LAMOINE — A decision on whether a home under construction on Marlboro Beach Road is too tall will have to wait until at least Sept. 24.
At its meeting July 11, the Lamoine Board of Appeals decided that an appeal made by Alan B. Moldawer was timely in accordance with the town ordinance.
Moldawer is appealing a decision by Code Enforcement Officer Rebecca Albright, who ruled the house meets the requirements of the ordinance.
The board did not rule or attempt to rule on whether the building is too tall. That issue will be considered at the Sept. 24 meeting.
Appeals Board Chairman Hancock “Griff” Fenton said attorney James Collier at last week’s meeting gave a presentation on the timeliness of the appeal.
“He had researched the issue and advised the [board] that the appeal was timely,” Fenton said. The board voted unanimously to accept Collier’s recommendation.
Moldawer, whose property is across the road from the new home, contacted Albright in March, complaining that the home in question, owned by Thomas and Katherine True, exceeds the maximum allowed height of 35 feet.
Albright said Moldawer disagreed with her determination that the home is in compliance with the ordinance and they continued to correspond via email. She sent him a letter affirming her determination April 3. Moldawer wrote his formal letter of appeal dated May 2.
“The appeal was filed in 29 days, which was within the 30-day window” required by town ordinance, said Fenton, adding it was determined that Albright’s decision was made in the letter dated April 3.
The July 11 Board of Appeals meeting was the second held to address the issue of the timeliness of Moldawer’s complaint. Board members were unable to make a decision on the issue at a meeting May 20, saying they did not have enough information and requesting copies of related documents.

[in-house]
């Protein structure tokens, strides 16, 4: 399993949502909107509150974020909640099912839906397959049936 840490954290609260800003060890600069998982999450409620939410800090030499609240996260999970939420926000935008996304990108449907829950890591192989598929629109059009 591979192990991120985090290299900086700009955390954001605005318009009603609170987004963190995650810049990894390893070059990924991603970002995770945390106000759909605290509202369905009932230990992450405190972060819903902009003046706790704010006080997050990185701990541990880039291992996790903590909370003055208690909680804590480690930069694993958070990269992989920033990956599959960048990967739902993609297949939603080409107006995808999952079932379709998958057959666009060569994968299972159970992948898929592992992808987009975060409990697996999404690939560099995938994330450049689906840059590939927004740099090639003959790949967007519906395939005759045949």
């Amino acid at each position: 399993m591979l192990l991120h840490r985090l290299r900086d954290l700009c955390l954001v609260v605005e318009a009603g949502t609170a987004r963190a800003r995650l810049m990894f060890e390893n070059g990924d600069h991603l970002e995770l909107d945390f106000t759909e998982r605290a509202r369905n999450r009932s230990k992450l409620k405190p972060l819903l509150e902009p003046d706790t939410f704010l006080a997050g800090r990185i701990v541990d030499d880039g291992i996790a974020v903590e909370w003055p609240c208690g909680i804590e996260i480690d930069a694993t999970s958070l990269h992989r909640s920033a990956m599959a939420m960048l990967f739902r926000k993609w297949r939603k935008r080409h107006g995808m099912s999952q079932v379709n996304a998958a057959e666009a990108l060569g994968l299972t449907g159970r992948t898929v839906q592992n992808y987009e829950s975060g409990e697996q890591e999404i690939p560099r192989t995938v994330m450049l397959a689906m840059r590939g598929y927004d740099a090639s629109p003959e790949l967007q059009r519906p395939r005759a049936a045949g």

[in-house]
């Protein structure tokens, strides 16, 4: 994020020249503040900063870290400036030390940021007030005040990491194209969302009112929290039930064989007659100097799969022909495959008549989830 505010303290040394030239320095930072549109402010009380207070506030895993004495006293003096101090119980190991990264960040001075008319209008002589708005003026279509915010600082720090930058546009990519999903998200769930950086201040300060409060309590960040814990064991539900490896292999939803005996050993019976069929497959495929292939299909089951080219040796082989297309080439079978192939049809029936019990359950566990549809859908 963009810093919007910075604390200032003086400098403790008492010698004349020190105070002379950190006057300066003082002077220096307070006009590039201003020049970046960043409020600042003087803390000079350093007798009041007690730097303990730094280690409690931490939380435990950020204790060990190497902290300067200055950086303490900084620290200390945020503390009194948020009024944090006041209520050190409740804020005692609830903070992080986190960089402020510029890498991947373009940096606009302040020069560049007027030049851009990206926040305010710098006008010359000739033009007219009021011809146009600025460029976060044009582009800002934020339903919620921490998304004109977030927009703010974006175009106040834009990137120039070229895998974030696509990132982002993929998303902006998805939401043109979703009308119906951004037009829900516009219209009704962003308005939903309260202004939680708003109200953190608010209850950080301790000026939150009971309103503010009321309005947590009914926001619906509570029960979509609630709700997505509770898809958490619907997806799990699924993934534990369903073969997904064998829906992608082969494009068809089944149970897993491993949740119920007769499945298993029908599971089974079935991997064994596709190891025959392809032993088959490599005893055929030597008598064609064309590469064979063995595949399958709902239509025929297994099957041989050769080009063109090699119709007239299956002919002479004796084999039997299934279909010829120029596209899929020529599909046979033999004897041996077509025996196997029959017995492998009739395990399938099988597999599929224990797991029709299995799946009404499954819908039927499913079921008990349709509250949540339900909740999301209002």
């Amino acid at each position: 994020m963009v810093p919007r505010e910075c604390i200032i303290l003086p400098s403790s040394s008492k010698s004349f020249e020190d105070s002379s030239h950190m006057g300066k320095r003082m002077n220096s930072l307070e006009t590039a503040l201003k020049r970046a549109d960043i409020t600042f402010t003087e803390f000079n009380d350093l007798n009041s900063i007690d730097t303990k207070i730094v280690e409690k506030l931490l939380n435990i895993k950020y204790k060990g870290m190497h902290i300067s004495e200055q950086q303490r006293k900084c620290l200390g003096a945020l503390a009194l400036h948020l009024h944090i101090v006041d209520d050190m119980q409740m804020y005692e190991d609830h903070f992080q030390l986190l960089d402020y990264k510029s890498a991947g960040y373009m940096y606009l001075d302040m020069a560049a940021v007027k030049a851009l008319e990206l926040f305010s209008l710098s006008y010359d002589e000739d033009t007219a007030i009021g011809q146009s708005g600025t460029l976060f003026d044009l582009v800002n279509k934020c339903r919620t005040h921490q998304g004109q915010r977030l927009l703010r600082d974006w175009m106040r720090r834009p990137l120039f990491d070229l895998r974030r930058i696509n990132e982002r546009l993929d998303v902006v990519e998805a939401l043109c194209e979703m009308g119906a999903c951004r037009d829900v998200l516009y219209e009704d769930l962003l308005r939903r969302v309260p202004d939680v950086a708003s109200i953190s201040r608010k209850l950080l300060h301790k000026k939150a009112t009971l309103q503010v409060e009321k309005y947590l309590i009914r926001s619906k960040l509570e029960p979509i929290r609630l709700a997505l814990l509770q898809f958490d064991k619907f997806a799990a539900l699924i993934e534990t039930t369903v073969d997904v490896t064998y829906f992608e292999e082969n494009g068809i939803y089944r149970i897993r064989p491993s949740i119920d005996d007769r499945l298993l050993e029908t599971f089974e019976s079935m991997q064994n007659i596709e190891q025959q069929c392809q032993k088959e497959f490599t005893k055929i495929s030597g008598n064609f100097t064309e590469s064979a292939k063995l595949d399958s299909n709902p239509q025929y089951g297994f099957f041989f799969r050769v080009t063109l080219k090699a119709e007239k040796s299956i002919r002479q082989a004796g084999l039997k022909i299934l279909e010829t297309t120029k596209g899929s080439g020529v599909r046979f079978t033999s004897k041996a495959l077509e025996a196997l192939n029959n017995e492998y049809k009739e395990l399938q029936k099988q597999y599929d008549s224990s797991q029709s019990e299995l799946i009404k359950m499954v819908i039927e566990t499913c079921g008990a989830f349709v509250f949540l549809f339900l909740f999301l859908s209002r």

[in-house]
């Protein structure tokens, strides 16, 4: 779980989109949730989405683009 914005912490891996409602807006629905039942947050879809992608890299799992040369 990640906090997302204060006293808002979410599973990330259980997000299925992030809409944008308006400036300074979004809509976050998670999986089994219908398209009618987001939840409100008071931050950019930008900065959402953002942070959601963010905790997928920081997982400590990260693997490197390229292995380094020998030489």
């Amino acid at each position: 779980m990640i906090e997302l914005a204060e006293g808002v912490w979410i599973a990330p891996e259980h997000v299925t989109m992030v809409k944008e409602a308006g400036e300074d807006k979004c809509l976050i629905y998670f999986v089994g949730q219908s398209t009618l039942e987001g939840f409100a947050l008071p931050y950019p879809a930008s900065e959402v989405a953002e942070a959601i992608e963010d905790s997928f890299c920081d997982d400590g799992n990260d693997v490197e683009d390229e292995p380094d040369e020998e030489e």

Albright said she and Planning Board Chairman John Holt visited the site March 13 and determined the building to be 28 feet, 10 inches tall. The calculation is an average of measurements taken on both sides of the house. Measurements taken again March 27 confirmed those calculations, she said.
The ordinance states that a building’s height is measured as the vertical distance between the highest point of the structure and the average final grade, or the average original grade, whichever is greater. Grade refers to the elevation of the ground under the home.
If Moldawer were to win his appeal, the Trues would most likely be required to reduce the building’s height, Albright has said previously. However, that decision would be up to the board.